The mineral zinc plays a crucial role in the function of the immune and nervous system and to maintain healthy skin. Becoming deficient in zinc is associated with a range of health problems, as the immune system is unable to keep disease causing microbes at bay, allowing infections to develop. Zinc deficiency is widespread and not limited to vegetarians and vegans. Besides obtaining insufficient zinc from what you eat, deficiency can also occur if food is overcooked, as this renders the mineral inactive; additionally a deficiency of Vitamin A can inhibit zinc absorption, so you can become lacking in the mineral even if you include plenty of zinc rich foods.
Zinc is present in a wide variety of foods of plant origin and including more of these in your diet will certainly allow you to up your zinc intake and therefore the levels of it present in your body. Particularly good sources of zinc include wholegrains, Swiss chard, lentils, beans, tahini, tofu, pumpkin seeds and sesame seeds. As a minimum we need 15mg of the mineral daily, but ideally we should aim for closer to 30mg; as a guide, the foods mentioned here provide 2-5mg in a standard serving.
Omega 3 Fatty Acids
A lot of confusion exists around omega 3 fatty acids, as a lack of these essential fatty acids is not just restricted to those on a vegetarian diet deficiency occurs in meat eaters as well. Omega 3 fatty acids are vital to ensure a healthy nervous system, to allow the body to fight infection and to keep inflammation at bay. Additionally, research shows that they bring down blood pressure, prevent heart disease and strokes, as well as acting as a tool in the treatment of depression and other disorders of mood.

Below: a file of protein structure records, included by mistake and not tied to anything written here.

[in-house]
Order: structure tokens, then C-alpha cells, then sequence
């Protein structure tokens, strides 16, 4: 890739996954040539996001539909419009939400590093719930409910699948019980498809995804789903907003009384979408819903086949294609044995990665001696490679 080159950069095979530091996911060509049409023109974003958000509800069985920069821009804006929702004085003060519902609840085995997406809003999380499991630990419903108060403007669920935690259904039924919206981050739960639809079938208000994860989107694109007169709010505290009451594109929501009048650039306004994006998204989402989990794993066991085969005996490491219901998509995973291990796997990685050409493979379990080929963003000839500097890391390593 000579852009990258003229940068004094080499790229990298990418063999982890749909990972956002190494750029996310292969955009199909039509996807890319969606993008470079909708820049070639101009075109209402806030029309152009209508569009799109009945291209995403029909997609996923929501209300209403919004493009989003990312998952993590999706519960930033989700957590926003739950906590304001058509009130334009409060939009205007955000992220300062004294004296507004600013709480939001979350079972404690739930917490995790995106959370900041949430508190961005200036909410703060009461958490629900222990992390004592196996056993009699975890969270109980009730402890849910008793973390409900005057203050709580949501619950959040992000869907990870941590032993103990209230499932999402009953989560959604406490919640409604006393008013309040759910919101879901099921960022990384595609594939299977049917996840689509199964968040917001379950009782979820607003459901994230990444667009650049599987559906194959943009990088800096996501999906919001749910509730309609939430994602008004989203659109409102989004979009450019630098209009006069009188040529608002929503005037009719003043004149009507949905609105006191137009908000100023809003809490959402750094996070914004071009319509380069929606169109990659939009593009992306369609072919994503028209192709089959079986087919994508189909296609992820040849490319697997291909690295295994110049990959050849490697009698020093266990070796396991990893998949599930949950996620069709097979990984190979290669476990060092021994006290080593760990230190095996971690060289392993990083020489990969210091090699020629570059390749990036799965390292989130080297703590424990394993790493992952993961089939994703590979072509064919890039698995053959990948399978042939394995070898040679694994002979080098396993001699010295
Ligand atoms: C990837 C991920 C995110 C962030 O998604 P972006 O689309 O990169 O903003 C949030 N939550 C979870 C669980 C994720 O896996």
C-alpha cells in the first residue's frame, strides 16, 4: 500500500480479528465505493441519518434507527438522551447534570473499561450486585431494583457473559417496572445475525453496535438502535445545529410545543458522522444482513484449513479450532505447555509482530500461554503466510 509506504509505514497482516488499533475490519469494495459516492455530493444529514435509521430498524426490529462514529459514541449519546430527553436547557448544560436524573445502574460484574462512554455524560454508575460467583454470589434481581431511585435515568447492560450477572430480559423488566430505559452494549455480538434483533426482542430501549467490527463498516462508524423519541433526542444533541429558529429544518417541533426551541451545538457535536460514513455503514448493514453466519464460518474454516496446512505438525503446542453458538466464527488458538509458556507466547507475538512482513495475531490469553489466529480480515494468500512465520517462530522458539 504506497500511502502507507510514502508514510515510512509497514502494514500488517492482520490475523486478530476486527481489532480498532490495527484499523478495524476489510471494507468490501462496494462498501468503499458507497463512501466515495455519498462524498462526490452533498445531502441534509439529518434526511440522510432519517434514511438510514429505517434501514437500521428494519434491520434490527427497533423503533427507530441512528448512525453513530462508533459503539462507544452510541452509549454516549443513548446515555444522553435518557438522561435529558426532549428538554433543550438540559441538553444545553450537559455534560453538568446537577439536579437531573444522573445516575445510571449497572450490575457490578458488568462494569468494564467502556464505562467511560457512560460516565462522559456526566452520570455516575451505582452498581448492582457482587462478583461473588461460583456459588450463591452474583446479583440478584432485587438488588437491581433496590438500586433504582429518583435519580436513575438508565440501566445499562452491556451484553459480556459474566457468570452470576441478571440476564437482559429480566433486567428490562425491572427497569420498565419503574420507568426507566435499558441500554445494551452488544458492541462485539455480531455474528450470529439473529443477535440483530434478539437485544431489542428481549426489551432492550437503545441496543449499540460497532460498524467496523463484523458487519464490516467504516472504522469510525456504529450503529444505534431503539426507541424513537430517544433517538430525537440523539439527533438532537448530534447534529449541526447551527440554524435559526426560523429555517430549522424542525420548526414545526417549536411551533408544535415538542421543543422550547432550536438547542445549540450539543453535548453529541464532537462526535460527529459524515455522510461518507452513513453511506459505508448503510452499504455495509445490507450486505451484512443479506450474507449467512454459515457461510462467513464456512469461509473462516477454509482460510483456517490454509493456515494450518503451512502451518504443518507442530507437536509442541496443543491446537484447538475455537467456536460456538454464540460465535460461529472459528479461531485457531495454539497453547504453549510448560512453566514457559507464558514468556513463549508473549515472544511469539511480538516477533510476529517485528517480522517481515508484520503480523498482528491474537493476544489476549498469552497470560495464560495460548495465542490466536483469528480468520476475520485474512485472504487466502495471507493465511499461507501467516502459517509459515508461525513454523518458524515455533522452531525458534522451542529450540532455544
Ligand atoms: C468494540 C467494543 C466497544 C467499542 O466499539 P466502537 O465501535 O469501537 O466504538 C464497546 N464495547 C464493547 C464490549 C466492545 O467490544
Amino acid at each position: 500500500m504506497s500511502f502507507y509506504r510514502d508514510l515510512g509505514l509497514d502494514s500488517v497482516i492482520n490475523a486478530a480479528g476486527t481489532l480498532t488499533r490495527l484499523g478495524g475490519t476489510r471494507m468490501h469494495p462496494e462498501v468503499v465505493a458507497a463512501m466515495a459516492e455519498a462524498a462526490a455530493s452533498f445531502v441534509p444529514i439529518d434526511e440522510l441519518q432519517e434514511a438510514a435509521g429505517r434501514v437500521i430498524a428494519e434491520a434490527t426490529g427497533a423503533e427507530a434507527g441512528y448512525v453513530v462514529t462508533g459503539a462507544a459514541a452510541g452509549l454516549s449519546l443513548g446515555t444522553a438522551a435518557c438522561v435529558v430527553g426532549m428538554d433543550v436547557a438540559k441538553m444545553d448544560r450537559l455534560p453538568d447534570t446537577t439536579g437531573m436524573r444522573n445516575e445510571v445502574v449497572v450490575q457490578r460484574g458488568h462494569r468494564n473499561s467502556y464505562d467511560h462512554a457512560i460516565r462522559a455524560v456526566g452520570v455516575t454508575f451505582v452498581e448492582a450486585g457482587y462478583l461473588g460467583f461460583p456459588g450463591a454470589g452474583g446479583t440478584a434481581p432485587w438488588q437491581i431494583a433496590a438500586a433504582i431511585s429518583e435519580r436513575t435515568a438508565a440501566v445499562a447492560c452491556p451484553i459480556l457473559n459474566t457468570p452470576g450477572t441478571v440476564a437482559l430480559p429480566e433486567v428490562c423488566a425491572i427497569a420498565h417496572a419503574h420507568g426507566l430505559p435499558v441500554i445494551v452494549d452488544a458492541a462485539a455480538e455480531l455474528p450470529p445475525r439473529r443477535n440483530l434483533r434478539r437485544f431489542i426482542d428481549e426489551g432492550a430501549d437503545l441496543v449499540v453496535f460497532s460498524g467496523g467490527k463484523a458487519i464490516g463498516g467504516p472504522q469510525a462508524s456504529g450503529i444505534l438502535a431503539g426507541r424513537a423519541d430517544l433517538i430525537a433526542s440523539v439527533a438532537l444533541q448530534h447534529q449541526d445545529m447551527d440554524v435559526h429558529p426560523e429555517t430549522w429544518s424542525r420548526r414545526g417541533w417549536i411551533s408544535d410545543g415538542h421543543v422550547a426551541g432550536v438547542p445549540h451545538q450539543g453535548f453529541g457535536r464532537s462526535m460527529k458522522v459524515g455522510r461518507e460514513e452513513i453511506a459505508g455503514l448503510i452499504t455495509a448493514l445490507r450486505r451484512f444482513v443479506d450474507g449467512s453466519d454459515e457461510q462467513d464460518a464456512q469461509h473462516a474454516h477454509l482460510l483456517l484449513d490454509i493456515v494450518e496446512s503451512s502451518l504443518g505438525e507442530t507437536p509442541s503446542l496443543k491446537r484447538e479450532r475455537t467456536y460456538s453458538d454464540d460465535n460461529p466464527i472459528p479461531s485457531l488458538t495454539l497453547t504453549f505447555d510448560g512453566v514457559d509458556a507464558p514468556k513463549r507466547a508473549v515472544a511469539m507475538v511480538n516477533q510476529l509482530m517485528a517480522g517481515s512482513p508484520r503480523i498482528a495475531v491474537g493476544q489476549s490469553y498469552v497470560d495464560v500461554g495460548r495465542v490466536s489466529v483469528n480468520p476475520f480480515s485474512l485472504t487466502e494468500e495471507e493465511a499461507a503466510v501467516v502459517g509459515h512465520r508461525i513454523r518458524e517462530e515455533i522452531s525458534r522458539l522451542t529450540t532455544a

When it comes to omega 3 fatty acids in a vegetarian diet, flax seeds are held in very high regard, as not only are they concentrated in these fatty acids, but they are packed with other health promoting nutrients. However, don’t forget to crush flax seeds prior to their consumption, as unless you do so they will travel through the digestive system unchanged and won’t release their vital nutrients. As well as being very palatable, flax seeds can be added to an array of dishes from your morning cereal or yogurt to soups and salads. You can further top up your omega 3 levels by adding walnuts to your diet. Including these two foods daily will greatly reduce your risk of deficiency.